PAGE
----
Hong Kong, China shares end strong January on a whimper

HONG KONG, Jan 31 —Hong Kong shares slipped from a 21-month high today, trimming monthly gains, as investors turned cautious following a batch of profit warnings and knocked the Hang Seng Index off its most overbought levels in almost a month.

The Hang Seng Index shed 0.4 per cent from yesterday’s 21-month closing high to end at 23,729.5 points. — AFP picThe Hang Seng Index shed 0.4 per cent from yesterday’s 21-month closing high to end at 23,729.5 points. — AFP picThe Hang Seng Index shed 0.4 per cent from yesterday’s 21-month closing high to end at 23,729.5 points, leaving the benchmark with a gain of 4.7 per cent for the month of January.

The HSI has now risen for five straight months, equalling a winning streak between March and July in 2009 and the longest since an eight-month string between March and October 2007.

Onshore Chinese benchmark indexes had a tepid January finish, as investors rotated into shares of power producers and out of the property sector ahead of the release of China’s January official purchasing managers’ index tomorrow.

The CSI300 of the top Shanghai and Shenzhen A-share listings slipped 0.1 per cent on the day, but jumped 6.5 per cent on the month. The Shanghai Composite Index ended up 0.1 per cent today and 5.1 per cent in January.

The China Enterprises Index of the top Chinese stocks in Hong Kong slid 0.3 per cent on the day, but climbed 6.1 per cent this month. Losses in Hong Kong came in the third-worst turnover this month. Shanghai volumes stayed fairly robust.

“We went a little overbought in Hong Kong yesterday, so we are correcting from that,” said Alex Wong, director of asset management at Ample Finance. “At this point, investors are opting for earnings safety, so it’s not helping shipping and steel names.”

Chinese steel and shipping firms dominated the more than 10 profit warnings posted by Hong Kong-listed companies overnight, while Chinese power producers were lifted by another positive profit alert for the sector.

Aggravating jitters about the steel sector, the China Iron and Steel Association (CISA) said today that 2012 profits reported by its members, which include more than 70 large steel mills, slumped 98 per cent to 1.6 billion yuan (US$257.2 million).

Angang Steel dived 5 per cent in Hong Kong and 2.7 per cent in Shenzhen to their lowest in a month after it estimated net 2012 losses at 4.2 billion yuan and warned its A-shares could be delisted following two straight annual losses.

China Shipping Development Co Ltd tumbled 4 per cent in Hong Kong after it warned of a sharp fall in 2012 net profit. Its larger bulk-shipping rival China Cosco warned of a net loss late last Friday.

CNOOC Ltd slid 2.3 per cent after the Chinese oil giant said it plans to boost spending to produce up to 2 per cent more in 2013, below a five-year average growth target, highlighting the need for the state giant to make acquisitions.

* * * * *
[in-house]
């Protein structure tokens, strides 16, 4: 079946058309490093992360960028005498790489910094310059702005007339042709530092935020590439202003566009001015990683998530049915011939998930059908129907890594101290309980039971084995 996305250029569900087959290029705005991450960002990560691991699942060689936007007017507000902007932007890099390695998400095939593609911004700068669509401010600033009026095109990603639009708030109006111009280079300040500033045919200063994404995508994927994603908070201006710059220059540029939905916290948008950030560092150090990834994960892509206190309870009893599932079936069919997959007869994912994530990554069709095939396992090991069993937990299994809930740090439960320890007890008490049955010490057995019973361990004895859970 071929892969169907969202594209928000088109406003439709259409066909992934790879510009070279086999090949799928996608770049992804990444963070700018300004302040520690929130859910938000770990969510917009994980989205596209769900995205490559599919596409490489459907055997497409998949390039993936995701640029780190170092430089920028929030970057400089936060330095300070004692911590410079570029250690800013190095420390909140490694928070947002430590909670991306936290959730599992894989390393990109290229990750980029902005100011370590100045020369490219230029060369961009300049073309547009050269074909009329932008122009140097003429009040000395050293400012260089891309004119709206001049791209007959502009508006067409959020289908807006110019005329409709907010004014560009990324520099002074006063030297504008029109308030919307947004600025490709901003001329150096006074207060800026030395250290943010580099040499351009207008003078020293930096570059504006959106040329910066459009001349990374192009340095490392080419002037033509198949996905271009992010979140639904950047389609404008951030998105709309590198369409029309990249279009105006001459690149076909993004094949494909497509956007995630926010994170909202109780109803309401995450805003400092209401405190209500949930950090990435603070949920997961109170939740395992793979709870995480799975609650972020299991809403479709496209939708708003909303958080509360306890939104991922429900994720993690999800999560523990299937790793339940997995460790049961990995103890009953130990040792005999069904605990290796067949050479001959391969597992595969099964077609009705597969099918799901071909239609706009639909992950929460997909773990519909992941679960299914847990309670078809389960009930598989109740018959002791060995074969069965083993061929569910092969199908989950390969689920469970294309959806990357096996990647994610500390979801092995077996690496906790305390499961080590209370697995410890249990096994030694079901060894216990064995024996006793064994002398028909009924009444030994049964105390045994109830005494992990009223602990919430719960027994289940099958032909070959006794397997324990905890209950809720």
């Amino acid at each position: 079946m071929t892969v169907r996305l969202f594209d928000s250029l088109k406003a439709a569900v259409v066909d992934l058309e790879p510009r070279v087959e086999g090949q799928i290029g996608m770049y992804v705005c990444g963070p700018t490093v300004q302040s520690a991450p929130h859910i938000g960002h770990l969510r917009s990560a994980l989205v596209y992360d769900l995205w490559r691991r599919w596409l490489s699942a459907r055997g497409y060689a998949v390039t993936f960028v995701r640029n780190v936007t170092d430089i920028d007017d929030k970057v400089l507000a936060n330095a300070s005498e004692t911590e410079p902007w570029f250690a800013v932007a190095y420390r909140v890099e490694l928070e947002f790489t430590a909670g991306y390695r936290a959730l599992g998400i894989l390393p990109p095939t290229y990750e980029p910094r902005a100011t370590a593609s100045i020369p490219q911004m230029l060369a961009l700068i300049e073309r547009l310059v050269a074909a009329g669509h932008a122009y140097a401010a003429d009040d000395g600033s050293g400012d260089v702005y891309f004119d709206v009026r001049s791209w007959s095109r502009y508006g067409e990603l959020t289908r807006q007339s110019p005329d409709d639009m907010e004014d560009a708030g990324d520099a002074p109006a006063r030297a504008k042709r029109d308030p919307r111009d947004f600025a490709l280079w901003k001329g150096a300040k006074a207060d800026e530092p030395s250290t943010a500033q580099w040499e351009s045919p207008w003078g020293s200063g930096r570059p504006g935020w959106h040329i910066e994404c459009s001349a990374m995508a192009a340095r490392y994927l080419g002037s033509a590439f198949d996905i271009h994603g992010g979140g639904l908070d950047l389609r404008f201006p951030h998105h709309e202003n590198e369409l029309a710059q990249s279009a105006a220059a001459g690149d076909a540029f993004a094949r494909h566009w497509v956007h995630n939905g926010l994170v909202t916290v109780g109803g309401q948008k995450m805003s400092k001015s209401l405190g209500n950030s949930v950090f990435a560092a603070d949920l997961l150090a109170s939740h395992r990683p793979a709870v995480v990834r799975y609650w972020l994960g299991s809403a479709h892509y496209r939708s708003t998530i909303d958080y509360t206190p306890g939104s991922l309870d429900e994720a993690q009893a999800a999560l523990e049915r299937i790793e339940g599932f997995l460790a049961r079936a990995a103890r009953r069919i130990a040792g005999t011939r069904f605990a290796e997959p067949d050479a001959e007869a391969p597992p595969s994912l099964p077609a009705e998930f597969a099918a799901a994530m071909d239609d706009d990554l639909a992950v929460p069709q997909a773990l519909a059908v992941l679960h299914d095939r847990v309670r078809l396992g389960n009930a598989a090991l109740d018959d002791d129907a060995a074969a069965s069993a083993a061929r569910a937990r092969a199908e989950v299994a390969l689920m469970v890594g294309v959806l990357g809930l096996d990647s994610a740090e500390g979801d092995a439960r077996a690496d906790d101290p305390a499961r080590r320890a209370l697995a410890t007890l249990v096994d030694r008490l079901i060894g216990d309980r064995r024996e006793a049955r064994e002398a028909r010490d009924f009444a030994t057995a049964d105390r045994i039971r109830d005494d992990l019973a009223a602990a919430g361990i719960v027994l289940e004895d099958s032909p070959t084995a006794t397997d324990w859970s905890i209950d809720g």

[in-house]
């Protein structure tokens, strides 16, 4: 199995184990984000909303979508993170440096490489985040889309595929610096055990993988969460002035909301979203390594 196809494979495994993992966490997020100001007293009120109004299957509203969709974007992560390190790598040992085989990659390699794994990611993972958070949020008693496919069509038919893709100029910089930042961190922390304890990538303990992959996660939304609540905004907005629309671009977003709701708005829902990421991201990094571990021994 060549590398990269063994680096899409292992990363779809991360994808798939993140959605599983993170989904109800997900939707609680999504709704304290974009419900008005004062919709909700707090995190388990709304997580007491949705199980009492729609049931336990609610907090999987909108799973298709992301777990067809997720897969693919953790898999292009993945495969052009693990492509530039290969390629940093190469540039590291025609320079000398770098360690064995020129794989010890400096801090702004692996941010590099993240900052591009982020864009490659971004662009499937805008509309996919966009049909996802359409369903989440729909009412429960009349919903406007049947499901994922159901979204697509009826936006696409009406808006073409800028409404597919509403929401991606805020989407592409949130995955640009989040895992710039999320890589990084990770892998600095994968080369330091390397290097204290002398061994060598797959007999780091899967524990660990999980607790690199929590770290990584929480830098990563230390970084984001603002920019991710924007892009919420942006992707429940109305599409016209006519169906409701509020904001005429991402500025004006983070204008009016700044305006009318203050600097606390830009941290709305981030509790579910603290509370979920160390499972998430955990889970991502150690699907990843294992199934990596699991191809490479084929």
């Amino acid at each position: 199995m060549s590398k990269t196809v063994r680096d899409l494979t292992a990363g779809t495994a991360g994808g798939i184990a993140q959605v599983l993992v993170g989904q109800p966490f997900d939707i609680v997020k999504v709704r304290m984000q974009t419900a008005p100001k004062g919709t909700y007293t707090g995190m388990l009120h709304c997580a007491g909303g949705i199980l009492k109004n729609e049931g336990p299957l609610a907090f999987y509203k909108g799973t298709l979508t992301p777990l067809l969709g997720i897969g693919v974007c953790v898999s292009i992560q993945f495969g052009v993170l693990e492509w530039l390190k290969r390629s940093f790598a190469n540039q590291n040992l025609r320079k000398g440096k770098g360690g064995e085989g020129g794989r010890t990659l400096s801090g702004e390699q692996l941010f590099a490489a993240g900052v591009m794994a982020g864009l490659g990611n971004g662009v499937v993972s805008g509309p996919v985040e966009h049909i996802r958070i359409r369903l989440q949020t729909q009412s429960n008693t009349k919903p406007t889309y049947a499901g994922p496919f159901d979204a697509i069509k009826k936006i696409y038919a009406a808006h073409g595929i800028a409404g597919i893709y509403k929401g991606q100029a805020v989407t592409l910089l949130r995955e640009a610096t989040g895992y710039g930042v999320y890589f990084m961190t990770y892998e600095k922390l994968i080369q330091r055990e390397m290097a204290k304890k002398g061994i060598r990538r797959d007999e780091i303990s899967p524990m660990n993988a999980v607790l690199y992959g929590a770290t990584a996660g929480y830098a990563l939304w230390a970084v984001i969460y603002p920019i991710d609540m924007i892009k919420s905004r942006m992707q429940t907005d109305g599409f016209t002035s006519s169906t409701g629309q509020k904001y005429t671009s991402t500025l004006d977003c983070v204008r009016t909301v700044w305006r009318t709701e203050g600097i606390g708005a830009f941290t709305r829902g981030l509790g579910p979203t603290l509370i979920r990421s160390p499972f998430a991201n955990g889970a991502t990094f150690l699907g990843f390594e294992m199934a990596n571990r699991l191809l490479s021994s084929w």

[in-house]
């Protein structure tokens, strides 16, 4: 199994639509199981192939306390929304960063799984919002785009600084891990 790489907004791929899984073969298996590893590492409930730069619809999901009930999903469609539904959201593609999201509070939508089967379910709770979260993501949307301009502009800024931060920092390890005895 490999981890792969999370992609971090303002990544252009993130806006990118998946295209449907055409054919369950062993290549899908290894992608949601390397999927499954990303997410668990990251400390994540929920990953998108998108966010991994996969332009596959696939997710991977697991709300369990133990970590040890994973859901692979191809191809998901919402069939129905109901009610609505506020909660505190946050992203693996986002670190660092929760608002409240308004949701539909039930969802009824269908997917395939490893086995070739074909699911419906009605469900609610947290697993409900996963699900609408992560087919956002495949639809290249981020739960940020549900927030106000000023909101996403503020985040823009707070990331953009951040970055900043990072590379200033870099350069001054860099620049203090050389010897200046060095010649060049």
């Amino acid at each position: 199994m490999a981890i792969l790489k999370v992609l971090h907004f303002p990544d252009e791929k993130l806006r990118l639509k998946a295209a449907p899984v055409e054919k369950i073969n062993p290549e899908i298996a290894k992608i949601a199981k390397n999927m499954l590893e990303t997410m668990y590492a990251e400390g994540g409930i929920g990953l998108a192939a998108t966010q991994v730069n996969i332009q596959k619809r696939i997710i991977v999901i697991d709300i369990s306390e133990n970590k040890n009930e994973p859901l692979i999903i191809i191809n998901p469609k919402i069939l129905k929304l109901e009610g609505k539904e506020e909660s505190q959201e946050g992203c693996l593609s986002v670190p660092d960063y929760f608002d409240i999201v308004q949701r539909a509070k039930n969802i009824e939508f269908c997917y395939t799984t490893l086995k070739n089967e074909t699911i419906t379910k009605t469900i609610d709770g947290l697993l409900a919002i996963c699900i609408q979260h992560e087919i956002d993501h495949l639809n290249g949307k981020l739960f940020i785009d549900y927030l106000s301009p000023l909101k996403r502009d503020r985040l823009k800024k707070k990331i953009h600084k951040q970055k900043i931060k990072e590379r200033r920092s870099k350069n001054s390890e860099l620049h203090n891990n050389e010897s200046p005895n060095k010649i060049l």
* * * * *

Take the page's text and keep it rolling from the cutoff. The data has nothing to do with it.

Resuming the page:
Chinese property developers slid after local media reported that the Beijing city government had submitted a property tax plan to the State Council for approval.

China Vanke tumbled 5.2 per cent in Shenzhen, while Poly Real Estate slumped 6.2 per cent in Shanghai on fears that the imposition of property taxes in Beijing, one of China’s largest cities, will hurt demand.

Rising home prices have elevated fears of more government curbs on the sector, but Chinese property shares jumped yesterday as investors welcomed a domestic news report that the central government could tolerate an increase of up to 10 per cent in home prices.


In a sign that investors are positioning themselves in sectors that will likely not disappoint in the upcoming earnings season, Datang International Power spiked 6.9 per cent in Hong Kong and 3.4 per cent in Shanghai after saying it expects 2012 net profit to more than double from the previous year.

Even excluding a one-off gain related to disposal of its Shanxi power plant, Deutsche Bank analysts see Datang’s net profit largely in-line with consensus, while top-ranked Thomson Reuters StarMine analysts were below consensus going into yesterday’s profit announcement.

Further gains for Datang and other Chinese power producers could be driven by analysts’ upgrades in the near term.

Chinese media reported that the State Council has approved an energy consumption target that aims to keep energy consumption below 4 billion metric tonnes of standard coal equivalent by 2015, with electricity consumption below 6.15 trillion kwh.

Shares of China Unicom were also stronger, gaining 1.6 per cent after the company said it expects 2012 net profit to rise more than 50 per cent from a year earlier.

Today’s tepid end marked a second-straight monthly gain for onshore Chinese stock markets that have bounced more than 20 per cent from a Dec. 3 nadir.

Mainland Chinese fund managers boosted their recommended equity weightings in January to a 27-month high on optimism over the economic outlook and prospects of continued capital inflows, the latest Reuters fund poll showed. — Reuters



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